6. Reliance was placed on the decision of this Court in Crl.A. 13 of 2015 dated 16-11-2015 in the matter of Nurul Haque v. State of Sikkim while raising the argument that Vehicle Entry Register of Melli Check Post was not produced by the Prosecution inasmuch as non-production of the Register of Vehicular Movement maintained at the Melli Check Post would be a negative inference against the Prosecution in terms of Section 114(g) of the Indian Evidence Act, 1872. It is vociferously contended that apart from the arguments advanced hereinabove the Prosecution case being fraught with contradictions and anomalies is unreliable thus the impugned Judgment and Sentence be set aside.

  7. Resisting the arguments placed by the Appellants, Mr. Karma Thinlay Namgyal, Learned Additional Public Prosecutor, for the State, submitted that the I.O. on 08-03-2015 had submitted a Report, Exhibit 8, to the Senior Superintendent of Police, South Sikkim, Namchi, in compliance of Section 30 of the SADA. Assuming that this had not been done, a three Judge Bench of the Hon'ble Apex Court in Sajan Abraham v. State of Kerala (2001) 6 SCC 692 has observed that the Section 57 of the NDPS Act similar to Section 30 of the SADA is not mandatory in nature nor does it prejudice the Accused. That the Prosecution under this Act was instituted by the Superintendent of Police, South District and the charge-sheet was forwarded to the Court Inspector duly complying with the provision of Section 17(3) of the SADA. That as the case is of one of chance recovery, there is no necessity of complying with Section 21(2) or Section 24(3) of the SADA. In this line of argument it was contended that even if the I.O. had suspected that the ladies bags contained contraband substances, mere suspicion cannot be equated with "reason to believe". On this count, reliance was placed on State of Himachal Pradesh v. Sunil Kumar (2014) 4 SCC 780 where the Hon'ble Supreme Court held that "Mere suspicion, even if it is "positive suspicion" or grave suspicion cannot be equated with "reason to believe". These are two completely different concepts."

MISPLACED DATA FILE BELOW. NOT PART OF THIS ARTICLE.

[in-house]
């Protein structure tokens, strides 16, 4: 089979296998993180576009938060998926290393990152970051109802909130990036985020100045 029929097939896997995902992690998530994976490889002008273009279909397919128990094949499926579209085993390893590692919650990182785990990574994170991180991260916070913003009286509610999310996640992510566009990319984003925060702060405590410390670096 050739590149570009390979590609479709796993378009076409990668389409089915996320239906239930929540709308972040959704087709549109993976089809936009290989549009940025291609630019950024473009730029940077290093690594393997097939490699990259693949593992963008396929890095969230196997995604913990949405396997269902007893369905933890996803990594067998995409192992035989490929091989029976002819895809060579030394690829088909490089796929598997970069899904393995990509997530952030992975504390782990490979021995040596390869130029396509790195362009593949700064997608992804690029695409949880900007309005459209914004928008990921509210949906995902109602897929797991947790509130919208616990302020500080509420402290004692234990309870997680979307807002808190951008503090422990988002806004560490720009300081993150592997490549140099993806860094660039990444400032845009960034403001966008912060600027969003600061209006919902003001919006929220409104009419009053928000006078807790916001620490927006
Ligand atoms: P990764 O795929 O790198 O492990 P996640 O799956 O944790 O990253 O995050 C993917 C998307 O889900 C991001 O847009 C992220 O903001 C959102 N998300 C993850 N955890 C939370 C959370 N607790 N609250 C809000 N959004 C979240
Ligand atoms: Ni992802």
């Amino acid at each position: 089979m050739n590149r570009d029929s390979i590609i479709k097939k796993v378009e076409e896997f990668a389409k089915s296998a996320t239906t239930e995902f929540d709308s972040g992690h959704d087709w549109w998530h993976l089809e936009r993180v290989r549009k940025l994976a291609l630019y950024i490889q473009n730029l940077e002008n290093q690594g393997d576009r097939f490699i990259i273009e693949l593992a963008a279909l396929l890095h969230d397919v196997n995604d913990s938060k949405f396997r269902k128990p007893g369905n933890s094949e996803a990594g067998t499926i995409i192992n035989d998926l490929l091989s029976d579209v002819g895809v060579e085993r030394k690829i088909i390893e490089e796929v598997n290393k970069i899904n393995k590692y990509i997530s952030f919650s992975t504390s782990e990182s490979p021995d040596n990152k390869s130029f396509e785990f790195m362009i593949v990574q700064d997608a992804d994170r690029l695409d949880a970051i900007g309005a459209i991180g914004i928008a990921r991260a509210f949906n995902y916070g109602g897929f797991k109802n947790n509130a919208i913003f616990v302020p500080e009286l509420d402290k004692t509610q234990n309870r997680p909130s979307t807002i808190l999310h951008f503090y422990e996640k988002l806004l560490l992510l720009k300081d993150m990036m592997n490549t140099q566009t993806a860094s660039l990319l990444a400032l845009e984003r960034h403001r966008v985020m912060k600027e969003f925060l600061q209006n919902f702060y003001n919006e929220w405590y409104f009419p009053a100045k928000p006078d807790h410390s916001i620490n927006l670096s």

8. That merely because a Prosecution Witness is a stock witness his evidence cannot be disbelieved, to fortify this argument reliance was placed on Nana Keshav Lagad v. State of Maharashtra (2013) 12 SCC 721; Govindaraju alias Govinda v. State by Sriramapuram Police Station and Another (2012) 4 SCC 722 and Yakub Abdul Razak Memon v. State of Maharashtra through CBI, Bombay (2013) 13 SCC 1.

  9. While admitting that there are minor anomalies in the evidence of P.W.3 and P.W.7, Learned Additional Public Prosecutor submits that such minor contradictions do not affect the Prosecution case and has drawn the attention of this Court to the decision in Gurunath Donkappa Keri and Others v. State of Karnataka (2009) 13 SCC 34.

  10. Arguing on Section 24 of the SADA while drawing a parallel with Section 50 of the NDPS Act, it was pointed out that although the Hon'ble Apex Court in Yasihey Yobin and Another v. Department of Customs, Shillong (2014) 13 SCC 344 in a Bench comprising of two Judges held that the "test of inextricable connection" is to be...